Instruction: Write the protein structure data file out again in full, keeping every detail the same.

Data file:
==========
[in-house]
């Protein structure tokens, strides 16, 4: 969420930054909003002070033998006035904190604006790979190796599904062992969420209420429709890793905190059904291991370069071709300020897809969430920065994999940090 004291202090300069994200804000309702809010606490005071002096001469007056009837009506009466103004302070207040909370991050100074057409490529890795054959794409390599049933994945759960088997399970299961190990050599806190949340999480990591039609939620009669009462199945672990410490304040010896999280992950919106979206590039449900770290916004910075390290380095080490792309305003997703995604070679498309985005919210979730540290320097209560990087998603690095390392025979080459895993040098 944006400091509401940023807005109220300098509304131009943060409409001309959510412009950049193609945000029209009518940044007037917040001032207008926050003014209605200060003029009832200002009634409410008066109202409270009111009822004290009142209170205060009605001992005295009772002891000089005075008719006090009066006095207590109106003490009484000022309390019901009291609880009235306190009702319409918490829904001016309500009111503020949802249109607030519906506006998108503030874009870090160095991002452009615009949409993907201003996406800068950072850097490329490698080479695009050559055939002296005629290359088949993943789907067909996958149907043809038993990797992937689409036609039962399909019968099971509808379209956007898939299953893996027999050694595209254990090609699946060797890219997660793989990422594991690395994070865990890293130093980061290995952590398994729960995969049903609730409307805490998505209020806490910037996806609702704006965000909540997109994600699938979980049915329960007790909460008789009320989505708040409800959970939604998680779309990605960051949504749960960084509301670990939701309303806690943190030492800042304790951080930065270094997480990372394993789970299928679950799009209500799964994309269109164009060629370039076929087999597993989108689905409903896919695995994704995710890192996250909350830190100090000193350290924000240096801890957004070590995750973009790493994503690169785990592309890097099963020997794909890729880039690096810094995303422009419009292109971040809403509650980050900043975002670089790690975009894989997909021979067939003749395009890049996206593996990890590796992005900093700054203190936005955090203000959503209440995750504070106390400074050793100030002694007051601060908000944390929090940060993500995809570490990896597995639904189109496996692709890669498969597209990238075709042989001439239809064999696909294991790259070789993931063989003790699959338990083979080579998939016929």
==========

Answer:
[in-house]
């Protein structure tokens, strides 16, 4: 969420930054909003002070033998006035904190604006790979190796599904062992969420209420429709890793905190059904291991370069071709300020897809969430920065994999940090 004291202090300069994200804000309702809010606490005071002096001469007056009837009506009466103004302070207040909370991050100074057409490529890795054959794409390599049933994945759960088997399970299961190990050599806190949340999480990591039609939620009669009462199945672990410490304040010896999280992950919106979206590039449900770290916004910075390290380095080490792309305003997703995604070679498309985005919210979730540290320097209560990087998603690095390392025979080459895993040098 944006400091509401940023807005109220300098509304131009943060409409001309959510412009950049193609945000029209009518940044007037917040001032207008926050003014209605200060003029009832200002009634409410008066109202409270009111009822004290009142209170205060009605001992005295009772002891000089005075008719006090009066006095207590109106003490009484000022309390019901009291609880009235306190009702319409918490829904001016309500009111503020949802249109607030519906506006998108503030874009870090160095991002452009615009949409993907201003996406800068950072850097490329490698080479695009050559055939002296005629290359088949993943789907067909996958149907043809038993990797992937689409036609039962399909019968099971509808379209956007898939299953893996027999050694595209254990090609699946060797890219997660793989990422594991690395994070865990890293130093980061290995952590398994729960995969049903609730409307805490998505209020806490910037996806609702704006965000909540997109994600699938979980049915329960007790909460008789009320989505708040409800959970939604998680779309990605960051949504749960960084509301670990939701309303806690943190030492800042304790951080930065270094997480990372394993789970299928679950799009209500799964994309269109164009060629370039076929087999597993989108689905409903896919695995994704995710890192996250909350830190100090000193350290924000240096801890957004070590995750973009790493994503690169785990592309890097099963020997794909890729880039690096810094995303422009419009292109971040809403509650980050900043975002670089790690975009894989997909021979067939003749395009890049996206593996990890590796992005900093700054203190936005955090203000959503209440995750504070106390400074050793100030002694007051601060908000944390929090940060993500995809570490990896597995639904189109496996692709890669498969597209990238075709042989001439239809064999696909294991790259070789993931063989003790699959338990083979080579998939016929």